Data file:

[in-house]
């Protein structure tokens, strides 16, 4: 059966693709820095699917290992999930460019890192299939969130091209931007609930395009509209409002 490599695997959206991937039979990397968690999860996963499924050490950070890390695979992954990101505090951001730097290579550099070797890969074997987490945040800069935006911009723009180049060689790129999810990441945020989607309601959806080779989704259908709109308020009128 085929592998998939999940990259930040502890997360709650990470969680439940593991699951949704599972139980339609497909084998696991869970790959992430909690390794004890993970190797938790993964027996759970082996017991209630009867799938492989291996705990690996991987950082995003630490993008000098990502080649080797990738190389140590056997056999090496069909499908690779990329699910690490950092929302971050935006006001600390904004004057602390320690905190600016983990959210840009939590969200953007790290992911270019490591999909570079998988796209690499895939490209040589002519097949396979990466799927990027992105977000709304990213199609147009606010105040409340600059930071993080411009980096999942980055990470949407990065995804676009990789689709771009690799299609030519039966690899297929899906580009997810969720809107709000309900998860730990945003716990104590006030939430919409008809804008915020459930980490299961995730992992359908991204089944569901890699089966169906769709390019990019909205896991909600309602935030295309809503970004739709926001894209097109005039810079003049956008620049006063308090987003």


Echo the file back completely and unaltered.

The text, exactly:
[in-house]
């Protein structure tokens, strides 16, 4: 059966693709820095699917290992999930460019890192299939969130091209931007609930395009509209409002 490599695997959206991937039979990397968690999860996963499924050490950070890390695979992954990101505090951001730097290579550099070797890969074997987490945040800069935006911009723009180049060689790129999810990441945020989607309601959806080779989704259908709109308020009128 085929592998998939999940990259930040502890997360709650990470969680439940593991699951949704599972139980339609497909084998696991869970790959992430909690390794004890993970190797938790993964027996759970082996017991209630009867799938492989291996705990690996991987950082995003630490993008000098990502080649080797990738190389140590056997056999090496069909499908690779990329699910690490950092929302971050935006006001600390904004004057602390320690905190600016983990959210840009939590969200953007790290992911270019490591999909570079998988796209690499895939490209040589002519097949396979990466799927990027992105977000709304990213199609147009606010105040409340600059930071993080411009980096999942980055990470949407990065995804676009990789689709771009690799299609030519039966690899297929899906580009997810969720809107709000309900998860730990945003716990104590006030939430919409008809804008915020459930980490299961995730992992359908991204089944569901890699089966169906769709390019990019909205896991909600309602935030295309809503970004739709926001894209097109005039810079003049956008620049006063308090987003």